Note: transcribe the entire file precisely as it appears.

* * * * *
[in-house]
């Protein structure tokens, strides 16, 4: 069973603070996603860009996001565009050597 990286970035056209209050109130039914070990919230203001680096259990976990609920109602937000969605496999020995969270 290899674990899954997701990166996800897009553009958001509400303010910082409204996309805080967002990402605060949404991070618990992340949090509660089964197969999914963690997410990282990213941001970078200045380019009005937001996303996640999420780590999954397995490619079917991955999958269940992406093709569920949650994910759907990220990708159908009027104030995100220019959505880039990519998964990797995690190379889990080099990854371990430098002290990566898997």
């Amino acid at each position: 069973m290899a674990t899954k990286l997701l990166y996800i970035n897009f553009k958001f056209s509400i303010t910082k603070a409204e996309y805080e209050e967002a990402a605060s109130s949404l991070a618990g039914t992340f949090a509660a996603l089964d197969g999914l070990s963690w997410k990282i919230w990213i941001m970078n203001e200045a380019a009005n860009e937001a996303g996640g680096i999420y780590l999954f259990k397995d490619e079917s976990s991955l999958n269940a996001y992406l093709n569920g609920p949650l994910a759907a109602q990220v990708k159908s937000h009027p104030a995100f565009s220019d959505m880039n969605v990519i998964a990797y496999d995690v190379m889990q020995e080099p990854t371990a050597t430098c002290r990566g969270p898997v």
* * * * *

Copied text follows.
[in-house]
């Protein structure tokens, strides 16, 4: 069973603070996603860009996001565009050597 990286970035056209209050109130039914070990919230203001680096259990976990609920109602937000969605496999020995969270 290899674990899954997701990166996800897009553009958001509400303010910082409204996309805080967002990402605060949404991070618990992340949090509660089964197969999914963690997410990282990213941001970078200045380019009005937001996303996640999420780590999954397995490619079917991955999958269940992406093709569920949650994910759907990220990708159908009027104030995100220019959505880039990519998964990797995690190379889990080099990854371990430098002290990566898997």
């Amino acid at each position: 069973m290899a674990t899954k990286l997701l990166y996800i970035n897009f553009k958001f056209s509400i303010t910082k603070a409204e996309y805080e209050e967002a990402a605060s109130s949404l991070a618990g039914t992340f949090a509660a996603l089964d197969g999914l070990s963690w997410k990282i919230w990213i941001m970078n203001e200045a380019a009005n860009e937001a996303g996640g680096i999420y780590l999954f259990k397995d490619e079917s976990s991955l999958n269940a996001y992406l093709n569920g609920p949650l994910a759907a109602q990220v990708k159908s937000h009027p104030a995100f565009s220019d959505m880039n969605v990519i998964a990797y496999d995690v190379m889990q020995e080099p990854t371990a050597t430098c002290r990566g969270p898997v």